Yes, that famous Makola law programme, the sine qua non for any mortal within Ghanaian legal jurisdiction to be called to the Ghana Bar Association as a Lawyer, or if you prefer, Attorney, or perhaps Counsel, whichever you think is more prestigious.
Theophilus Edwin Coleman was very shocked and disappointed when a few years ago, an assessment exam indicated that he could not qualify for the prestigious Ghana School of Law.
Coleman decided to seek a higher qualification, by travelling to South Africa for a master of law aka LLM and a doctor of laws aka LLD.
“I completed UCC Law School in 2016 with a CGPA [Cumulative Grade Point Average] of 3.83. It came as a surprise that I failed the exam – and many of my classmates were also surprised! I don’t think I underestimated the exam, so I really don’t know what happened,” Coleman recounted in a recent Joy News report. “I even got a very rare opportunity to prep most of my classmates that made it to Makola. So, it came as a surprise to me…...I felt a bit disappointed in the system, especially knowing I couldn’t challenge the outcome.”
Coleman enrolled at the University of Johannesburg where he graduated top of his class in International Commercial Law under that university’s LLM programme.
He further pursued studies for the award of an LLD on the theoretical foundations and practical perspectives of the concept of contractual freedom and autonomy in Commonwealth Africa.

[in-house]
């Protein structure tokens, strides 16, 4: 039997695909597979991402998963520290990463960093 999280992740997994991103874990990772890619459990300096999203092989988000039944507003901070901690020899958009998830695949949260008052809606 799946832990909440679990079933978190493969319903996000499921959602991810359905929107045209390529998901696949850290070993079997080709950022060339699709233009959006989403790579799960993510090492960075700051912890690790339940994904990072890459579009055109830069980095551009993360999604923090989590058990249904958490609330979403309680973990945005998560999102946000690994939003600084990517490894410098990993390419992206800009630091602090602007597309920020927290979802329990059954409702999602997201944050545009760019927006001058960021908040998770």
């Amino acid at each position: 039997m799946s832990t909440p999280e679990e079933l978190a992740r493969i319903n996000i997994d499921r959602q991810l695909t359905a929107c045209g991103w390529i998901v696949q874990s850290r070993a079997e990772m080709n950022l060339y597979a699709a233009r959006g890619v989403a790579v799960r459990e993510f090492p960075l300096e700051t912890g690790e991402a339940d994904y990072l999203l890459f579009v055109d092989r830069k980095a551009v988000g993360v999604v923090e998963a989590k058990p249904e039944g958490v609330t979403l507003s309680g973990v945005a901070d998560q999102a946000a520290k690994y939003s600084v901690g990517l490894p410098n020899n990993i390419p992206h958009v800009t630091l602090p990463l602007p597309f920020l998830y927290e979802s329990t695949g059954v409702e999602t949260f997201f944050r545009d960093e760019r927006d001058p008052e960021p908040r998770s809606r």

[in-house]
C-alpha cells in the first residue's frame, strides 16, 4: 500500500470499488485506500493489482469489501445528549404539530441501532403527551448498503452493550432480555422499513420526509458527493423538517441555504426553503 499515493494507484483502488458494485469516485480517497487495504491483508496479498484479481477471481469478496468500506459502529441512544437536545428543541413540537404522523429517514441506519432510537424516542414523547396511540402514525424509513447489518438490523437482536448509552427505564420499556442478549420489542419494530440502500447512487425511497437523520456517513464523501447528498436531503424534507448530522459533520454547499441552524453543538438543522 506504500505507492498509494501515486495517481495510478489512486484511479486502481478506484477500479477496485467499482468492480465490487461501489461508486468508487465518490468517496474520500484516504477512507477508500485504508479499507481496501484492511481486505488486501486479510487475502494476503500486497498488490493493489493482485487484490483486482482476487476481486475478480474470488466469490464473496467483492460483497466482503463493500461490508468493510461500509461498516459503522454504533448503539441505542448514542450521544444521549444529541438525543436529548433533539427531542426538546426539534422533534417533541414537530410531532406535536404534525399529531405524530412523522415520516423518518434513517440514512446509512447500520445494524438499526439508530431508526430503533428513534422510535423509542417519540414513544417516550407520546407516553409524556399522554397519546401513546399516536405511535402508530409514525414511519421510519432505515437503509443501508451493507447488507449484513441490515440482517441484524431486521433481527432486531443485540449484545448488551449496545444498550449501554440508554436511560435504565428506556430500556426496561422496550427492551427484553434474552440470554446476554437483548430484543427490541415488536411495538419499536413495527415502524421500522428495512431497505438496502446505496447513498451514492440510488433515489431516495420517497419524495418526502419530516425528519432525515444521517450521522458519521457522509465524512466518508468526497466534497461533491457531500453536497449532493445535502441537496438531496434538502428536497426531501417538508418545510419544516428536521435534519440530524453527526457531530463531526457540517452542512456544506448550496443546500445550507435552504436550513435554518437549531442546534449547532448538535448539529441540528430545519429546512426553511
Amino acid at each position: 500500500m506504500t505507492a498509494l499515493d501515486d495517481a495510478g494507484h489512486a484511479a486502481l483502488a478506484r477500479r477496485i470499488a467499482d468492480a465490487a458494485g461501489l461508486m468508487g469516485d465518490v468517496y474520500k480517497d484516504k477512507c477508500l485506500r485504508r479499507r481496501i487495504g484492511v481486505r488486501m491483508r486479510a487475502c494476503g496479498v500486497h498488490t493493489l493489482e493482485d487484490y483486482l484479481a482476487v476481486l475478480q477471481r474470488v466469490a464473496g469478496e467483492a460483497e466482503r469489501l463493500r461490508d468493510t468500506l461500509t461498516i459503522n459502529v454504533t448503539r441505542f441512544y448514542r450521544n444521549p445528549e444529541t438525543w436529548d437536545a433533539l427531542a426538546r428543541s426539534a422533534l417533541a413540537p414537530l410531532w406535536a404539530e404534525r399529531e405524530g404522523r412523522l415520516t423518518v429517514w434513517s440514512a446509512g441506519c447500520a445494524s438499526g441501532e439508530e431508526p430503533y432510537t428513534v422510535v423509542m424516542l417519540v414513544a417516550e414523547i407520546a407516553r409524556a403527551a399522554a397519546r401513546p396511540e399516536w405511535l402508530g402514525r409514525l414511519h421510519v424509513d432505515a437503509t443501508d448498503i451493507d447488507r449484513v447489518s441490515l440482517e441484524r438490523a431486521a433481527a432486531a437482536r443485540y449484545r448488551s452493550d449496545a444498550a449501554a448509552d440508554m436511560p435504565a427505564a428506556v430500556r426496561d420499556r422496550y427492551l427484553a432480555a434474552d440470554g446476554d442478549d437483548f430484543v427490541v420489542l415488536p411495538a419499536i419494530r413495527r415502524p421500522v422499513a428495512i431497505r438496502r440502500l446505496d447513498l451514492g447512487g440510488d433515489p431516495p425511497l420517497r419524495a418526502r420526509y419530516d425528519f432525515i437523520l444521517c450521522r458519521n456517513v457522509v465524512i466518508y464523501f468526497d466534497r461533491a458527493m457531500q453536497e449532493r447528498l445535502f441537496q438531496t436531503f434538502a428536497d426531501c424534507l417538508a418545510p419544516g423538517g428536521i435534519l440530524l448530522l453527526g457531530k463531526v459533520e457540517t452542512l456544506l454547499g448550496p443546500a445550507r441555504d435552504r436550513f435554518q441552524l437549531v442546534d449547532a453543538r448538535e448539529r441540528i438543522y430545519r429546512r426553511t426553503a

Coleman was invited to serve as a Research Fellow at the Institute of European Law in Germany. In 2018, he received an award from the Ghana National Students’ Awards Scheme as one of the Six Most Influential Student Personality in Ghana [home and abroad].
He is now an alumnus of The Hague Academy of International Law, The Netherlands. He underwent an internship programme at the Hague Conference on Private International Law (HCCH).
For his LLD, Coleman explored how commonwealth African countries ascribe respect to the notion of contractual liberty by taking into account the politico-economic orientations of governments, pronouncements by courts, constitutional underpinnings, and the impact of traditional African values [such as Ubuntu] on contract and commercial law jurisprudence.
For his thesis, Coleman developed a matrix for assessing the degree of respect and commitment to contractual freedom and autonomy in Commonwealth Africa.
Life in academia, where his excellence is truly appreciated, currently keeps him going as a Postdoctoral Research Fellow at the Centre for International and Comparative Labour and Social Security Law at the University of Johannesburg, South Africa.
Coleman has charged at the Ghana Law School’s professional programme as “a repetitive system…...in a book chapter I and a colleague worked on”.
But will Theophilus Edwin Coleman, pursue his Professional Law programme at Ghana School of Law?
He said: “I do not see myself going to Ghana law school anytime soon. There are so many problems with legal education that has to be resolved. One of it is the lack of academics. The number of doctorate holders in law can be counted couldn’t even get to 60. The average currently is around 42. So there is a real problem.
"Besides, I believe, if becoming a courtroom practitioner is a calling, then becoming a teacher of that practitioner is a higher calling. I believe I have that higher calling and will therefore fully commit myself to academia,” he stated.
He added that "my goal is to make academia attractive and encourage young smart law students to embark on the path of the higher calling, instead of making that monotonous decision of going to Ghana law school.”
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